Can you relate? I know I can because I struggle with this myself. The other is understandability which Brian Hardin discusses as well.
"The Bible is written as a story, a story that has not yet reached its conclusion. The story has wound its way through battlefields and wedding nights, through birthing chambers and funeral parlors, from transcendent pleasure to utter hopelessness. This is the unstoppable story of God and his profound love for humanity." (Page 35)
Chapter Six was extremely interesting for me. The chapter discusses "Lectio Divina: Divine Reading".
"Lectio divina is an unhurried, contemplative reading of a portion of Scripture. The practice of lectio divina includes four steps: Lectio, read; Meditatio, meditate; Oratio, speak or pray; and Contemplatio, contemplate or rest." (Page 103, 105)
Brian Hardin also writes that reading the Word of God out loud has remarkable power and authority. I admit, I never read the Bible out loud to myself. However, after reading this book, I will now apply this new practice to my daily bible reading.
Brian Hardin has a unique, creative and eloquent writing style. Passages inspired me so much. I am now listening to his daily podcasts and also joined Daily Audio Bible online community.
If you struggle with reading the Bible, I highly recommend this book. Passages is full of wisdom and inspiration. I especially loved reading people's testimonies throughout the book.
In conclusion, I want to thank Brian Hardin for writing this book. I also want to thank Litfuse Publicity and Zondervan Publishers for sending me a complimentary copy of this book to read and review.
Son of a minister, Brian was determined not to go into the ministry. He got involved in the recording industry but the company he was with went bankrupt. He became aware of the emerging podcast technology and God called him to podcast the Bible, and the Daily Audio Bible was born.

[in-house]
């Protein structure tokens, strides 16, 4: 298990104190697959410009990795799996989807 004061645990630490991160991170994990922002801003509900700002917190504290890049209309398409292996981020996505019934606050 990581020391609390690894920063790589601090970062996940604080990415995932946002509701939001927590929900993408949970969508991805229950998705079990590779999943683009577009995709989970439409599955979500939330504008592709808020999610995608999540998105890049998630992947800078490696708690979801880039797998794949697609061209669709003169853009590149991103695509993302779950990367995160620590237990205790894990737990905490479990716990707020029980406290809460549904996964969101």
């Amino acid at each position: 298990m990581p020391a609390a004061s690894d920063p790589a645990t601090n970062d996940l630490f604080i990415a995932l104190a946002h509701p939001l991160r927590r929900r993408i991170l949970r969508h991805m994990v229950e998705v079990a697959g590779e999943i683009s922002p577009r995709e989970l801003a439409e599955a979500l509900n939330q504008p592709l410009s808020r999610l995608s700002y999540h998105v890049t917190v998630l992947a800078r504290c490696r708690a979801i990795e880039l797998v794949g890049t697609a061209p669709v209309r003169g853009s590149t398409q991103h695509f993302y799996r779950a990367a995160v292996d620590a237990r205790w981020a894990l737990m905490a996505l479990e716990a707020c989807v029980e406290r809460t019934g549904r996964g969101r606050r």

Brian thought the podcast would be a temporary project but saw it grow into a community. He realized he was entering the ministry and that he was passionate about it.
Brian is very passionate about reading the Bible. He found it "reveals who you really are and illumines a path that you are created to walk." (29) When he had completed his first full reading through the Bible, he realized he had been transformed.
He presents this challenge: "If you will commit yourself to spending every day in the Bible for one month, you will notice something shifting inside. If you'll do it for three months, you'll feel as if major places in your heart are coming back to life. It you'll stick to it for a year,you will have been transformed from the inside out." (27)
Brian is convinced that if you read the Bible every day, everything will change (although it may not be the way you'd think).
Brian investigates why we don't read the Bible and counters with the benefits and blessings when we do. He shares how the Bible was meant to be read (story, context, etc.) and experienced (imagining ourselves in God's story). He gives many examples of how reading the Bible has changed others. He reviews many ways of interacting with the Word such as lectio divina and listening to the spoken word. He has included several Bible reading plans at the end of the book.
Brian makes some big claims for his project. "It's become one of the greatest ecumenical movements of our time." (80) "At the Daily Audio Bible, no matter where you may physically be on this planet, you don't ever have to be alone again." (90) As an older person, I would not agree that an individual connecting to others via digital media actually changes being alone.